Schering-Plough launches first trivalent SIV vaccine

US - Schering-Plough Animal Health has launched Maxivac® Excell 3, the industry's first trivalent vaccine for the costly swine influenza virus (SIV).
calendar icon 22 December 2003
clock icon 6 minute read

Schering-Plough Animal Health Corporation has once again raised the bar for swine influenza protection by introducing the industry's first trivalent vaccine for the costly swine influenza virus (SIV).

MaxiVac® Excell™ 3, a killed-virus vaccine, protects against all major strains of swine flu virus (SIV) circulating in the U.S. swine population. It features a new variant or "reassortant" strain of the H1N1 subtype in addition to the classical H1N1 subtype that has been circulating in U.S. hogs for decades.

The vaccine also contains an H3N2 subtype that protects against the Cluster I Texas-like H3N2 subtype, as well as cross protects against the Cluster III variants of H3N2.

MaxiVac Excell 3 "MaxiVac Excell 3 fills an unmet need and gives the pork industry a new tool for managing SIV," says Luis Fernandez, DVM, senior product manager for swine products at Schering-Plough Animal Health Corporation. "No vaccine provides broader flu protection against the most predominant strains in U.S. swine herds."

Reassortant H1N1

The new strain - known as reassortant H1N1 (rH1N1) - emerged from a process called genetic reassortment, which occurs when a single cell is infected by two different influenza viruses. The result is a "progeny virus" containing genetic material from both "parents."

In the case of the reassortant H1N1, the hemagglutinin (HA) and neuraminidase (NA) are derived from the classical H1N1 (cH1N1) virus, but internal polymerase genes are derived from the H3N2 virus.

"In other words, the outside of rH1N1 looks like a classical H1N1, but its internal genes are derived from H3N2," explains Robyn Fleck, DVM, swine technical service veterinarian for Schering-Plough Animal Health. "Reassortant H1N1 also acts differently from the old classical H1N1. It picks up mutations at an increased rate, thereby evading the pig's immune system."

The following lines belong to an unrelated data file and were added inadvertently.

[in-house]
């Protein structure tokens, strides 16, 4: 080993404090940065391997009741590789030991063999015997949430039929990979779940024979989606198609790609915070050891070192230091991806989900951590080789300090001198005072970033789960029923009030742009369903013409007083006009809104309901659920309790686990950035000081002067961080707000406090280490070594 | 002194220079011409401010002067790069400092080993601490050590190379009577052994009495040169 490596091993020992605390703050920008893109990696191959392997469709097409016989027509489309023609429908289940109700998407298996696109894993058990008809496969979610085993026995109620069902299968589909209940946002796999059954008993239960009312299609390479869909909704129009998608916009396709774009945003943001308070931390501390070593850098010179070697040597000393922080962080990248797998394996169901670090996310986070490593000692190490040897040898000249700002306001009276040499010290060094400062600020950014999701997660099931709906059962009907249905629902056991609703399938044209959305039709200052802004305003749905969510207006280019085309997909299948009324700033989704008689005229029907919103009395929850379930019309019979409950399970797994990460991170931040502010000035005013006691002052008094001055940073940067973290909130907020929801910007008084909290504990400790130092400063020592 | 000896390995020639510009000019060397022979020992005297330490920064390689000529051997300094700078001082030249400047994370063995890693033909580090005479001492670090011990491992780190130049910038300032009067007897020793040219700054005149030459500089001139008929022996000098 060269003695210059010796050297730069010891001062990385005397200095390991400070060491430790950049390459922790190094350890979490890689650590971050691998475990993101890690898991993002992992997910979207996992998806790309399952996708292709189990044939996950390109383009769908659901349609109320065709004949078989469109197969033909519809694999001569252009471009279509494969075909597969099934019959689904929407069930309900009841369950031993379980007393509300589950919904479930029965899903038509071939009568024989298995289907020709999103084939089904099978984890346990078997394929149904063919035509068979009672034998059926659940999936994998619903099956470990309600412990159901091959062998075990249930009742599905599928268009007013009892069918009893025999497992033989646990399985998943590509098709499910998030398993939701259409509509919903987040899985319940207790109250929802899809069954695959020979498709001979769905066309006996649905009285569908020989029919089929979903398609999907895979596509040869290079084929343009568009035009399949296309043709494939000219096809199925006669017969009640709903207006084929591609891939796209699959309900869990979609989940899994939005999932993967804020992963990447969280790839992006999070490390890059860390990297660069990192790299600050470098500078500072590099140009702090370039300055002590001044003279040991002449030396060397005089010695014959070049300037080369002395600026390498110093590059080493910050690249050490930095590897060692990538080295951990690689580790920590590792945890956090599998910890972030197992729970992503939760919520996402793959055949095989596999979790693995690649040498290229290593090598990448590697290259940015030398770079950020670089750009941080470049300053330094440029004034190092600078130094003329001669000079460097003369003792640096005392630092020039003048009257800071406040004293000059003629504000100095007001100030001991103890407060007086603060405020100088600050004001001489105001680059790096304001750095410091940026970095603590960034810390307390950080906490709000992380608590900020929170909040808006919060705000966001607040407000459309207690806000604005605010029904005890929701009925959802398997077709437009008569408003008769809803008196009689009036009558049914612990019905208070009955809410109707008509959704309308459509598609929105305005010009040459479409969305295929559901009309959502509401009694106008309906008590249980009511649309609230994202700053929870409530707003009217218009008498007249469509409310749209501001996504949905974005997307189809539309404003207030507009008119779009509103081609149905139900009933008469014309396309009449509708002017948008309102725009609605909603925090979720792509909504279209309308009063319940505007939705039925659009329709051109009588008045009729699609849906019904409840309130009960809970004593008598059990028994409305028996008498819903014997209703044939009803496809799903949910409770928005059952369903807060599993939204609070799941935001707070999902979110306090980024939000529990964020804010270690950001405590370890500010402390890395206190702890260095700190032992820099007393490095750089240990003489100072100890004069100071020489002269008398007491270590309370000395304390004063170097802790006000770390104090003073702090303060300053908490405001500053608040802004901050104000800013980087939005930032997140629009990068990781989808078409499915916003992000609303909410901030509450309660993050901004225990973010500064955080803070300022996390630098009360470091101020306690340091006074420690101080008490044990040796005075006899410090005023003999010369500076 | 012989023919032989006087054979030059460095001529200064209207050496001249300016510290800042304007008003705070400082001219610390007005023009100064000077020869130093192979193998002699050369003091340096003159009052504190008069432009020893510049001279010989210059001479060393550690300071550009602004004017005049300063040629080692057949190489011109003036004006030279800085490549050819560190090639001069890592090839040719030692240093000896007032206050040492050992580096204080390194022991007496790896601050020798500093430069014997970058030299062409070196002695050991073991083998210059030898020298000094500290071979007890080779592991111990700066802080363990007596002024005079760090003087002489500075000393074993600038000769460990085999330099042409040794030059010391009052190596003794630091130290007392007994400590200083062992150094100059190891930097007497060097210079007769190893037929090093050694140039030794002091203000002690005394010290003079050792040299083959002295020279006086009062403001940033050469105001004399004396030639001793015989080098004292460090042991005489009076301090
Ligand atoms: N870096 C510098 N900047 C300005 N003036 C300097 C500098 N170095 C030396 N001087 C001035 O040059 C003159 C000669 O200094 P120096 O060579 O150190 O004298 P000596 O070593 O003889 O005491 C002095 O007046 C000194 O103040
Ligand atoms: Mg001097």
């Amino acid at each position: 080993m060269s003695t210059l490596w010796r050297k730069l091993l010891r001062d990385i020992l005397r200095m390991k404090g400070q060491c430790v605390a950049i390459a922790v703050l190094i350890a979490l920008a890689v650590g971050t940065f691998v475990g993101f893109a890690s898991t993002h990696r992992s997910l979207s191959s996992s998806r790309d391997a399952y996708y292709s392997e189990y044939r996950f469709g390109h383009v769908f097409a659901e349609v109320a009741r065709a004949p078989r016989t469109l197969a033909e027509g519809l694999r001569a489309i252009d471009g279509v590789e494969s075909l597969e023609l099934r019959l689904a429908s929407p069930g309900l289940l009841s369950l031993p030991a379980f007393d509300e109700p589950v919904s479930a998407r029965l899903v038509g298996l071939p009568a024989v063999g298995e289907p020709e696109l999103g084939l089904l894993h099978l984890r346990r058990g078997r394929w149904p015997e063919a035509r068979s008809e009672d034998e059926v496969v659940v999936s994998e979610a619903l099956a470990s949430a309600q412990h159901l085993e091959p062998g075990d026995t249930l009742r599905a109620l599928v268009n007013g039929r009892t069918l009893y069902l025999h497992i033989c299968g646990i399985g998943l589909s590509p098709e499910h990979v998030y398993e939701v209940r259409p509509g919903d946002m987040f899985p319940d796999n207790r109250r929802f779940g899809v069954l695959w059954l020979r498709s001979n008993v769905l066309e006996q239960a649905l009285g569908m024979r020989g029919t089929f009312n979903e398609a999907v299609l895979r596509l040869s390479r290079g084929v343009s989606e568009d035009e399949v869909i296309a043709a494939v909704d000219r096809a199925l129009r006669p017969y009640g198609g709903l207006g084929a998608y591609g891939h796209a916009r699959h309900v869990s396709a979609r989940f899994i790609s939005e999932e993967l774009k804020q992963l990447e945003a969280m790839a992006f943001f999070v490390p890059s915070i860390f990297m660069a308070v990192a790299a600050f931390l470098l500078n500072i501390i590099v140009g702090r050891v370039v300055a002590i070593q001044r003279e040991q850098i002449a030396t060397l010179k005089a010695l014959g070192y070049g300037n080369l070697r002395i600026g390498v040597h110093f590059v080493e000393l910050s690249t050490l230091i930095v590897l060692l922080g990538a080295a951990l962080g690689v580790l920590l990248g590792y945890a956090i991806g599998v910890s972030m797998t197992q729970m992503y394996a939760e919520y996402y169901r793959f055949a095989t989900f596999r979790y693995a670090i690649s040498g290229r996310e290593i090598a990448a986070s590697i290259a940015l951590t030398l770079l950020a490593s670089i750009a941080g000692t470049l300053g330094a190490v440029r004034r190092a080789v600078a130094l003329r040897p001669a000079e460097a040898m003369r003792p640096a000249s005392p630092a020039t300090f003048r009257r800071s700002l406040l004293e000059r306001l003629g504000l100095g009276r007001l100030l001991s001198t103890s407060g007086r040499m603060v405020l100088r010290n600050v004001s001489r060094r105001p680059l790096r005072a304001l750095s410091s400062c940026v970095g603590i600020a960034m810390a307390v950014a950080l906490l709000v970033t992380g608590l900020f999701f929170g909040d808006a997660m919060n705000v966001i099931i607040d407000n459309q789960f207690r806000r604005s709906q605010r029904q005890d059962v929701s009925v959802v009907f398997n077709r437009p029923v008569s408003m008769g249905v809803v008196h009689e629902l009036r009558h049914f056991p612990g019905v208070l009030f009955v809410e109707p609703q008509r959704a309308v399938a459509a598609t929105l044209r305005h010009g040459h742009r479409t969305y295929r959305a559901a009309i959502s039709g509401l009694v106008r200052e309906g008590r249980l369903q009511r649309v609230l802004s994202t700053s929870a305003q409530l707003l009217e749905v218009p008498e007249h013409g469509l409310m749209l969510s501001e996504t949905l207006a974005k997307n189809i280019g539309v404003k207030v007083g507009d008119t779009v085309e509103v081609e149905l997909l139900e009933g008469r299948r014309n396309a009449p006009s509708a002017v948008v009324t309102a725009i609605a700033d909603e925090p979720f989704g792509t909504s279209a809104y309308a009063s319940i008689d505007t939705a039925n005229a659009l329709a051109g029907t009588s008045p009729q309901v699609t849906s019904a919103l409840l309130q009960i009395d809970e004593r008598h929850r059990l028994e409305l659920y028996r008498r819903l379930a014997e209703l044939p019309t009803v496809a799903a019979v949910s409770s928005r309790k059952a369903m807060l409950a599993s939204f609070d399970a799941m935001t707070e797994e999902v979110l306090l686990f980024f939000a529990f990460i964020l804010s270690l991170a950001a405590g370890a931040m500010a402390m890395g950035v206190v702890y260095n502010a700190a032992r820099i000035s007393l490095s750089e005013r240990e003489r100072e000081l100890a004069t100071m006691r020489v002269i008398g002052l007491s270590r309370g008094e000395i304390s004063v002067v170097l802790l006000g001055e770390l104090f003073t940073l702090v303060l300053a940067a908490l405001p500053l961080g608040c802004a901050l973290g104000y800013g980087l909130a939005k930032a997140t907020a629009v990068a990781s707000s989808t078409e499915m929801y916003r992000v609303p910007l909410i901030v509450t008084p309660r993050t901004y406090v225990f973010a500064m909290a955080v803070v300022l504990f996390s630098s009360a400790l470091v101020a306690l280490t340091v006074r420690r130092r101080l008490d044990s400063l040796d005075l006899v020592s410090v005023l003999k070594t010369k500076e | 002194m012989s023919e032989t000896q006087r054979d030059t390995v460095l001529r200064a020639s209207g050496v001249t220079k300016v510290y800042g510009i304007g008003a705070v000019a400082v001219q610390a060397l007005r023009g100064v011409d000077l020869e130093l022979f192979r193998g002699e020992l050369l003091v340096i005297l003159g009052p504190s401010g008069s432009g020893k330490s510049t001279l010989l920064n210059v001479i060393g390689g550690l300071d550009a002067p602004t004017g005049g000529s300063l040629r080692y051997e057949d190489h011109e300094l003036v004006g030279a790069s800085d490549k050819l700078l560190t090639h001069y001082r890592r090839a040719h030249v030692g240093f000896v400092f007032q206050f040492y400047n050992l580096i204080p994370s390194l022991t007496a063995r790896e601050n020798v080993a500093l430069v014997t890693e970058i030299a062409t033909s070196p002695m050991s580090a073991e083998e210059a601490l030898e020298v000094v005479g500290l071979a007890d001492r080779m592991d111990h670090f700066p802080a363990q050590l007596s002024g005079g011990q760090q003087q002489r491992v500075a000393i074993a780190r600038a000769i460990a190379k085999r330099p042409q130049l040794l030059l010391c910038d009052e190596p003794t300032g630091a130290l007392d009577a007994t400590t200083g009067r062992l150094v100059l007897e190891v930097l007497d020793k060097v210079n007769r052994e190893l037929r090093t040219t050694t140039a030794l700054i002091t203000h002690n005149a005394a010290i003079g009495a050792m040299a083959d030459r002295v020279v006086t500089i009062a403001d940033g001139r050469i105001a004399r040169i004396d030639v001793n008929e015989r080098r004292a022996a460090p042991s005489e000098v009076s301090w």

Hard to diagnose

Reassortant H1N1 presents practical problems for pork producers, Fleck says. Because it has different antigenic behavior than classical H1N1, outbreaks of rH1N1can occur in herds that have been vaccinated against classical H1N1.

"In fact, while results haven't been published, diagnosticians throughout the United States who perform genetic sequencing of SIV isolates say most H1N1s today are rH1N1, not classical H1N1," she says.

Still, it's not easy to tell if rH1N1 exists in a particular swine herd. "It's hard to get a quick, accurate diagnosis with conventional testing. Differentiating rH1N1 from classical H1N1 requires genetic sequencing, which involves extra time and expense," she says.

The emergence of rH1N1 doesn't come as a complete surprise. At a SIV symposium at the 2002 Allen D. Leman Swine Conference, Dr. Richard Webby, a microbiologist, infectious diseases department, St. Jude Children's Research Hospital, reported that rH1N1 was becoming "one of the dominant viral genotypes" in U.S. swine. The swine population, he said, has changed from "a reservoir containing a single virus to one where H1N2, two antigenically distinct H3N2 and two distinct genotypes of H1N1 co-circulate."